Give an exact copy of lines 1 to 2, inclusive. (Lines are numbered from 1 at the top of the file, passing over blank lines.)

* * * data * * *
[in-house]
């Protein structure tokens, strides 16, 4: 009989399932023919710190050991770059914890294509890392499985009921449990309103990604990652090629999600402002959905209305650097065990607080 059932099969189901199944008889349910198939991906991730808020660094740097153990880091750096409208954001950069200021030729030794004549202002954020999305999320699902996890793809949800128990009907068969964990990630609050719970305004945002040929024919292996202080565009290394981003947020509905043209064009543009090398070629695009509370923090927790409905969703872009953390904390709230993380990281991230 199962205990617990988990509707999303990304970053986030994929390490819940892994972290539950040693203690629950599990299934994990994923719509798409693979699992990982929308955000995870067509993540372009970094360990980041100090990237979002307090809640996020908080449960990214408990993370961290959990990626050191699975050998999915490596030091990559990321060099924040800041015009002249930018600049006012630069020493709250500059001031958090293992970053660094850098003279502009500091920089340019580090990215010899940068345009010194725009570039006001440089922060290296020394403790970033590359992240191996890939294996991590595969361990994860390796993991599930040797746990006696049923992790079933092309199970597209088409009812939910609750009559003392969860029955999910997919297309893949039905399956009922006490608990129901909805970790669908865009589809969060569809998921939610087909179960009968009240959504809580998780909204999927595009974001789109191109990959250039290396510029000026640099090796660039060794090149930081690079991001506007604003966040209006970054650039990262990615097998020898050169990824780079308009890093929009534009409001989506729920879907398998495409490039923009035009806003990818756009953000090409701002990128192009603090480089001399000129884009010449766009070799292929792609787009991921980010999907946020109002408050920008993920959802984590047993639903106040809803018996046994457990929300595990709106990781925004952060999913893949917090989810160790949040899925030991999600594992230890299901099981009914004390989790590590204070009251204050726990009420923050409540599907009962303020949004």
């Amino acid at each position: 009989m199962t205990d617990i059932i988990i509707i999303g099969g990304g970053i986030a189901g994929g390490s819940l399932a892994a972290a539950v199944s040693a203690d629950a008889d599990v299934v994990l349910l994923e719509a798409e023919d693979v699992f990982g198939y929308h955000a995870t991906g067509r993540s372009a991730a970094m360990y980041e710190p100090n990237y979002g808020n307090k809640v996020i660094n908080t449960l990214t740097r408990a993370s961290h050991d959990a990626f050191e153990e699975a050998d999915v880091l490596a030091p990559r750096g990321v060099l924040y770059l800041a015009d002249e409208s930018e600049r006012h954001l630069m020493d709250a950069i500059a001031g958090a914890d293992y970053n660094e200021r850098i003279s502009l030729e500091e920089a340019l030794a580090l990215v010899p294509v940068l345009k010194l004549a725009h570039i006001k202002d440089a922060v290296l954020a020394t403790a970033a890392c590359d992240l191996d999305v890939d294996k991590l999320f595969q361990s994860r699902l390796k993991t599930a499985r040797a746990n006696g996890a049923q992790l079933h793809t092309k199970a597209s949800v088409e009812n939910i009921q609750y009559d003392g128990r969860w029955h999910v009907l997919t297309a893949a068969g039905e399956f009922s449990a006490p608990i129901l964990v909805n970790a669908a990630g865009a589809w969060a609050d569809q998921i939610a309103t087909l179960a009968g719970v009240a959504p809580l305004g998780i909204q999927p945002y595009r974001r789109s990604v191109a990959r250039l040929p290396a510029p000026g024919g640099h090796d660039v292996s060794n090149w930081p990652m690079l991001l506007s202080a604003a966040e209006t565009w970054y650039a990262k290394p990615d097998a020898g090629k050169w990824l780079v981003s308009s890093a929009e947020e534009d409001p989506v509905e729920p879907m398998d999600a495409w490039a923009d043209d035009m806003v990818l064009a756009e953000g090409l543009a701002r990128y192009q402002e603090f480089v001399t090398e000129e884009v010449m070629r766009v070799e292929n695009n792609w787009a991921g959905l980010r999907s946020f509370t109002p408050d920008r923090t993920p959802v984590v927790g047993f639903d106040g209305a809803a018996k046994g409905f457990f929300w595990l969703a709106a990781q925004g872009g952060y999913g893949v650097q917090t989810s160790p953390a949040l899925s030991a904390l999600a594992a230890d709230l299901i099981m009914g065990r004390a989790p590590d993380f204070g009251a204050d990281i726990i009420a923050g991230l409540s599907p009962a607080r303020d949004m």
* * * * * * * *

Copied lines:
[in-house]
């Protein structure tokens, strides 16, 4: 009989399932023919710190050991770059914890294509890392499985009921449990309103990604990652090629999600402002959905209305650097065990607080 059932099969189901199944008889349910198939991906991730808020660094740097153990880091750096409208954001950069200021030729030794004549202002954020999305999320699902996890793809949800128990009907068969964990990630609050719970305004945002040929024919292996202080565009290394981003947020509905043209064009543009090398070629695009509370923090927790409905969703872009953390904390709230993380990281991230 199962205990617990988990509707999303990304970053986030994929390490819940892994972290539950040693203690629950599990299934994990994923719509798409693979699992990982929308955000995870067509993540372009970094360990980041100090990237979002307090809640996020908080449960990214408990993370961290959990990626050191699975050998999915490596030091990559990321060099924040800041015009002249930018600049006012630069020493709250500059001031958090293992970053660094850098003279502009500091920089340019580090990215010899940068345009010194725009570039006001440089922060290296020394403790970033590359992240191996890939294996991590595969361990994860390796993991599930040797746990006696049923992790079933092309199970597209088409009812939910609750009559003392969860029955999910997919297309893949039905399956009922006490608990129901909805970790669908865009589809969060569809998921939610087909179960009968009240959504809580998780909204999927595009974001789109191109990959250039290396510029000026640099090796660039060794090149930081690079991001506007604003966040209006970054650039990262990615097998020898050169990824780079308009890093929009534009409001989506729920879907398998495409490039923009035009806003990818756009953000090409701002990128192009603090480089001399000129884009010449766009070799292929792609787009991921980010999907946020109002408050920008993920959802984590047993639903106040809803018996046994457990929300595990709106990781925004952060999913893949917090989810160790949040899925030991999600594992230890299901099981009914004390989790590590204070009251204050726990009420923050409540599907009962303020949004």